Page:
Post-COVID-19 youth employment projection in Bangladesh | The Daily Star
12:00 AM, July 30, 2020 / LAST MODIFIED: 12:00 AM, July 30, 2020

Roundtable

Post-COVID-19 youth employment projection in Bangladesh

The Daily Star in association with ActionAid Bangladesh organised an online discussion titled "Post-COVID-19 youth employment projection in Bangladesh" on July 19, 2020. Here we publish a summary of the discussion.

Farah Kabir, Country Director, ActionAid Bangladesh and the Chair of the Session

The aspirations of young people, particularly of young women, must be included in the national and local planning. We also need to collate all the ideas we have heard so far, such as targeting, having affirmative plans and programmes regarding creating opportunities for young people to enter the labour market, creating opportunities for influencing the Eighth Five-Year Plan, ensuring that the allocations are effectively working for the groups that they are targeted towards, ensuring the stimulus packages reach the people they are meant for, and guaranteeing the skills of migrant workers are recognised. Skills certification needs more focus while recognising that plumbers, cobblers, carpenters, nurses and paramedics are all equally important to society instead of denigrating them to second class status. At present such recognition doesn't exist, which is why people are unwilling to join these occupations, even though we have witnessed the need for these essential workers much more during the COVID-19 pandemic.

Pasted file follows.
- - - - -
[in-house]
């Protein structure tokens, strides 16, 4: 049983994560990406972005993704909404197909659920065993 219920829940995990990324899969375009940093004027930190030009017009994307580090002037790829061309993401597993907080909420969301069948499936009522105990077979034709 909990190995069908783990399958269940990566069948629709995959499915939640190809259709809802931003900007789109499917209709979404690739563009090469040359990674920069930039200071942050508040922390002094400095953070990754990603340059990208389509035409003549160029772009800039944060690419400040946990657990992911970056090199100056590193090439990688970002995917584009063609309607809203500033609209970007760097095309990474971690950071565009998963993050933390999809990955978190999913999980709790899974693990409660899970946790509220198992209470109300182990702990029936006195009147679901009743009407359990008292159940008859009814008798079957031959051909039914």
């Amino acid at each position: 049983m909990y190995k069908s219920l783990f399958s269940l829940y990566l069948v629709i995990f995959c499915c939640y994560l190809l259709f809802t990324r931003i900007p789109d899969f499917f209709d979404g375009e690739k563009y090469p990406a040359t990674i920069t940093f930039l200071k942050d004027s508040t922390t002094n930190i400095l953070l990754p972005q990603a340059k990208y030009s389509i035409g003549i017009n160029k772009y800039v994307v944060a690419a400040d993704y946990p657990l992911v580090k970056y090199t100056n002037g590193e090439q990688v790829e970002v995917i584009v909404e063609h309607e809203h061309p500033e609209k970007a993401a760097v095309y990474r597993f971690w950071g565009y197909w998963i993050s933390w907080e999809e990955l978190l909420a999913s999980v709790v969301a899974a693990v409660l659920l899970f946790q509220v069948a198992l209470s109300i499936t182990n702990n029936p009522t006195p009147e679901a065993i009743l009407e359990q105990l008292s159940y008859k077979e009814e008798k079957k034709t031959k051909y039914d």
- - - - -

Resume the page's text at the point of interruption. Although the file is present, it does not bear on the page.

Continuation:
Mahfuz Anam, Editor and Publisher, The Daily Star

Our younger generation can be divided into two groups. One group is creative, self-motivated, and can manage to find a niche in the digital realm with their innovation. However, besides this small number of advantaged youth, there is another larger group we often fail to reach. This group of youth doubt if hard work can make their lives better. We need to address them and find ways to reach them immediately to lead them towards a better direction.

Nazmul Ahsan, Manager-Young People, ActionAid Bangladesh

Bangladesh is moving forward to face the Fourth Industrial Revolution and hence, a lot of our manual workers will lose their jobs due to increased automation; the COVID-19 pandemic will intensify this. We need to provide our young people with market-oriented, updated skillsets, including the essential soft skills. Hence, the quality of the skills development trainings should be standardised and monitored accordingly. A comprehensive database is required to keep track of the country's workforce and help enhance the coordinated efforts.

Md Hatem Ali, Deputy Manager, Young People, Economic Opportunities & Decent Work, ActionAid Bangladesh

According to recent research, around 41 percent people, among which 8.7 million are youth, will be pushed into poverty while 1.64 crore people have already been driven under the poverty line. 87 percent of job postings have declined in April 2020 compared to April 2019.

We need to introduce schemes to convert skilled youth, especially women, into entrepreneurs. The youth should be included in the social safety net (SSN) to create employment retention schemes, tax relief, or interest-free loans for SMEs to expand the given opportunities.

Md Shah Alam Mojumder, Specialist (Course Accreditation), NTVQF Division, Bangladesh Technical Education Board (BTEB)